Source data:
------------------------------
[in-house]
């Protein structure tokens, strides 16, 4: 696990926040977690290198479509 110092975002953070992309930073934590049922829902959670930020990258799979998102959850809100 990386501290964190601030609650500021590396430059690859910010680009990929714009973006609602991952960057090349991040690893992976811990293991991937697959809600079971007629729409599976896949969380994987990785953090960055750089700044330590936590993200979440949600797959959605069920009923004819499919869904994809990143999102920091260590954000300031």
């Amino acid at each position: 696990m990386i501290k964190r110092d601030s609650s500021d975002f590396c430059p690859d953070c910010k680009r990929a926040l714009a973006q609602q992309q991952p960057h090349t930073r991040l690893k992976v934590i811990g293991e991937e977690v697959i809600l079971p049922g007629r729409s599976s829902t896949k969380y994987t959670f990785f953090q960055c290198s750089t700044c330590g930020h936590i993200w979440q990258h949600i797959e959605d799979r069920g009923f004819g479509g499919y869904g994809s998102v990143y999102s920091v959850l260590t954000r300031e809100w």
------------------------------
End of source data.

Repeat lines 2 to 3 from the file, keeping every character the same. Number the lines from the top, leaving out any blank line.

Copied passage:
């Protein structure tokens, strides 16, 4: 696990926040977690290198479509 110092975002953070992309930073934590049922829902959670930020990258799979998102959850809100 990386501290964190601030609650500021590396430059690859910010680009990929714009973006609602991952960057090349991040690893992976811990293991991937697959809600079971007629729409599976896949969380994987990785953090960055750089700044330590936590993200979440949600797959959605069920009923004819499919869904994809990143999102920091260590954000300031």
């Amino acid at each position: 696990m990386i501290k964190r110092d601030s609650s500021d975002f590396c430059p690859d953070c910010k680009r990929a926040l714009a973006q609602q992309q991952p960057h090349t930073r991040l690893k992976v934590i811990g293991e991937e977690v697959i809600l079971p049922g007629r729409s599976s829902t896949k969380y994987t959670f990785f953090q960055c290198s750089t700044c330590g930020h936590i993200w979440q990258h949600i797959e959605d799979r069920g009923f004819g479509g499919y869904g994809s998102v990143y999102s920091v959850l260590t954000r300031e809100w």